3D Bioprinting at Berkeley
We are a team of undergraduate students coming from an array of different disciplines such as Bioengineering, Molecular and Cell Biology, Mechanical Engineering, Computer Science, Electrical Engineering, and more. “Bioprinting Adherent Regenerative Tissue” (BART) is a student-led project that combines the field of engineering and biology. Its main goal is to 3D print functional living tissue by contributing knowledge to the field of tissue engineering in the hopes of patients getting organ transplants faster.
Funds are needed to purchase reagents for culturing cells and synthesizing hydrogels as structural support for the cells, and developing mechanical parts for a custom-designed bioprinter. BART provides students the opportunity to develop cutting-edge bioengineering technology while collaborating with and learning from peers across different fields. The overall goal of BART is to print functional tissue constructs, specifically muscle tissue and tendon. Will you help us by making a gift today?
Our project is divided into two teams: the Bioscience Team and the Engineering Team.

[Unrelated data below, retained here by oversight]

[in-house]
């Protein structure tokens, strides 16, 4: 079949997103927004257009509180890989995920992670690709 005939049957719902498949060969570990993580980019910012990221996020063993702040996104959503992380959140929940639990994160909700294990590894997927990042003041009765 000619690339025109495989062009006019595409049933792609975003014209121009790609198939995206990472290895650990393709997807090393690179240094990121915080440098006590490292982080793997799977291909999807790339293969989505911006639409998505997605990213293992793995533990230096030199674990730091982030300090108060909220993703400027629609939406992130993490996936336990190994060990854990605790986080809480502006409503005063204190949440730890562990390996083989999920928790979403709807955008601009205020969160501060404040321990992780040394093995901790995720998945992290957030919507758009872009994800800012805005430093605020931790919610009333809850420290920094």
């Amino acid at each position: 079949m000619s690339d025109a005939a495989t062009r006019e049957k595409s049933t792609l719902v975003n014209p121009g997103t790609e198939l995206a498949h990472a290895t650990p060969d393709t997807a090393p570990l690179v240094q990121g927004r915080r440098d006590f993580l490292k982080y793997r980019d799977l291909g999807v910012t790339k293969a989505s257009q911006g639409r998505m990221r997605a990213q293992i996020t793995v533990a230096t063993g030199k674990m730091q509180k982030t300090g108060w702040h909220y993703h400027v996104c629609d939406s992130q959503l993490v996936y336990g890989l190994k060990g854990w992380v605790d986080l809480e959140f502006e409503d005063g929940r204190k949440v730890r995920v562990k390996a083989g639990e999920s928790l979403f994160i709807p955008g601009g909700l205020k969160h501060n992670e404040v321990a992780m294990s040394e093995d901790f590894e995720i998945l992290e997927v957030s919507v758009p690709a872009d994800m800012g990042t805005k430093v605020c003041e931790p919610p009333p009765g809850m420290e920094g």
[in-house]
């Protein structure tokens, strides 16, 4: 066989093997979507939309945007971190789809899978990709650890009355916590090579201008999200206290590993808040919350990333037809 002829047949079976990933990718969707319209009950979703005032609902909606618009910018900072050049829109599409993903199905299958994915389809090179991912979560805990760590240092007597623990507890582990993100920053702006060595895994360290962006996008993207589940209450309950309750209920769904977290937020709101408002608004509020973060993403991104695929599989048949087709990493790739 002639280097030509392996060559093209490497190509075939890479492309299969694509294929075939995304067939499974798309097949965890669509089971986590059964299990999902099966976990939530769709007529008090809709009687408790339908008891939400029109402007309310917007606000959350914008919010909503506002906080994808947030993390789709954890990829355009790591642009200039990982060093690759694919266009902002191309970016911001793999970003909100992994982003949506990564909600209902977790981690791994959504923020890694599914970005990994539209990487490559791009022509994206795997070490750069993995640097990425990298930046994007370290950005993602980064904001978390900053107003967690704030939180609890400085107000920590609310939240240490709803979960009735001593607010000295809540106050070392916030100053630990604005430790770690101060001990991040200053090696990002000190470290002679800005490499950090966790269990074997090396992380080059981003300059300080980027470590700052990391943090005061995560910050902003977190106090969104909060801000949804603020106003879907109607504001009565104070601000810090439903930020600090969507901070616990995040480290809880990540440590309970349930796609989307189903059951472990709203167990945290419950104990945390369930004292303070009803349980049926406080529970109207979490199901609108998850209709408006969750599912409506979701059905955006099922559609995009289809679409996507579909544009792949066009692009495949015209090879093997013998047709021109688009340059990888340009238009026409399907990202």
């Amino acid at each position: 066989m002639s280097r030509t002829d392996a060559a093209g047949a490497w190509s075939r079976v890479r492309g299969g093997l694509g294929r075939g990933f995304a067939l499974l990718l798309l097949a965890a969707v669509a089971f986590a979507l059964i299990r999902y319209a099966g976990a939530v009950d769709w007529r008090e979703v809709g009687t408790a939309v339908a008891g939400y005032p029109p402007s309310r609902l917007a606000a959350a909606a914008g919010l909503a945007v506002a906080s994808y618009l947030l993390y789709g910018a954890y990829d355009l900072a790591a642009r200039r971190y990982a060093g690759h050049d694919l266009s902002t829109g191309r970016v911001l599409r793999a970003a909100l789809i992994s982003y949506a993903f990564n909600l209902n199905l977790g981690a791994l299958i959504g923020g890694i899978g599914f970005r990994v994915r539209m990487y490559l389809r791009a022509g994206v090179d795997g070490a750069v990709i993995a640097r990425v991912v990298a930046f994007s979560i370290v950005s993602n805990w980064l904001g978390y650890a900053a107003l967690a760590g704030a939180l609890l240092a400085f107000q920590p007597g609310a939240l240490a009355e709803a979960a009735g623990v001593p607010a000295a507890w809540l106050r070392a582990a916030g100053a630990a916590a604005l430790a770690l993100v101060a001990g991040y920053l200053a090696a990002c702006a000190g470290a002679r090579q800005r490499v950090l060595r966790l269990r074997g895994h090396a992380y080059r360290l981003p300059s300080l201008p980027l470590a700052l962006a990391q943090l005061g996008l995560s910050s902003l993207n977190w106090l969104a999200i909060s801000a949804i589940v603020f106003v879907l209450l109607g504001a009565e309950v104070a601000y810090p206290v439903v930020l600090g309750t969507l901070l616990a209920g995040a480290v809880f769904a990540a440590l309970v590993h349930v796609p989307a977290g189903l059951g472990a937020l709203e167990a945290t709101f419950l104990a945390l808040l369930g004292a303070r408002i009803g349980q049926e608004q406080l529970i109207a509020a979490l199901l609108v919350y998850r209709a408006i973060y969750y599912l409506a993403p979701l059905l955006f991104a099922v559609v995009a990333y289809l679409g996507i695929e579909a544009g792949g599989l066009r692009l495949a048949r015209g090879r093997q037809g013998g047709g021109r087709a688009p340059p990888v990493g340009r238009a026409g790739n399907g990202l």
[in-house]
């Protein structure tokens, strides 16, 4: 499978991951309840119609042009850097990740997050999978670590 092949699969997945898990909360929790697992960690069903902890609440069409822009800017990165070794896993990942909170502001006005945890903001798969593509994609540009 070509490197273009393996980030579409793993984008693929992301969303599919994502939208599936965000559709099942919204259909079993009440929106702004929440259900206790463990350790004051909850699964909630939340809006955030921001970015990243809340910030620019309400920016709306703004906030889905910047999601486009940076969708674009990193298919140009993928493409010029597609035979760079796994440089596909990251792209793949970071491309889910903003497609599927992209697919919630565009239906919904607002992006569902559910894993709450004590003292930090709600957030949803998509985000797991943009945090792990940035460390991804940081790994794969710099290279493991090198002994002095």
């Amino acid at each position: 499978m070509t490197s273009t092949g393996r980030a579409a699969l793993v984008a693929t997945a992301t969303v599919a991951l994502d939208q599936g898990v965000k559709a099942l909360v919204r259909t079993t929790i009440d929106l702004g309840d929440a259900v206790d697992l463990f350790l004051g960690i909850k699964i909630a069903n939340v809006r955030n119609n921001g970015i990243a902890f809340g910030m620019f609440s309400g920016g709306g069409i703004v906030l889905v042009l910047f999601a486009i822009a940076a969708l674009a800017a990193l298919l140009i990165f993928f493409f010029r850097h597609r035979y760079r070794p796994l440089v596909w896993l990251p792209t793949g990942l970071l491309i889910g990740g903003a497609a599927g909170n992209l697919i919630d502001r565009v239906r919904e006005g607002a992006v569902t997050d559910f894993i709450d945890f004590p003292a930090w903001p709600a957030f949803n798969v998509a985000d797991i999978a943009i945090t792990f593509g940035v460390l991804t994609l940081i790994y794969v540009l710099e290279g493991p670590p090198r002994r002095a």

With limited resources, the Engineering Team has been able to inexpensively and efficiently modify a regular 3D printer (Hictop Prusa i3) to become a 3D bioprinter, tailoring it specifically to bioprinting needs. However, they now plan to design and implement a dual-extrusion head for this makeshift, modular printer. Since we’re trying to make this technology more accessible, we also intend on investing in a club membership at Jacobs Hall, where we can utilize their 3D printer to create a versatile extrusion head. Jacobs Hall also has their own online store, so with a membership, we can acquire our materials for a cheaper cost at a more convenient location.
The Bioscience Team will be experimenting with new formulations for hydrogel synthesis. For this project, club members will be utilizing a common cell line: either C1C12 (mouse muscle cells) or NIH 3T3 (mouse fibroblast cells). A group of students will cultivate the cells, incorporate them into a polymer scaffolding, bioprint the mixture in various geometries, and culture these bioprints to allow them to develop into constructs more closely resembling tissue. They will then quantify the properties of these constructs and the embedded cells with various tests that reflect cell viability. The main goal is to determine which specific hydrogel formulation will increase cell longevity and function while maintaining structural integrity.
We thank you for taking the time to read our project and hope you can contribute in any way you can. Although we are undergraduate students, we believe we can make an impact and change lives through teamwork and passion for technology and medicine. Please make a gift today!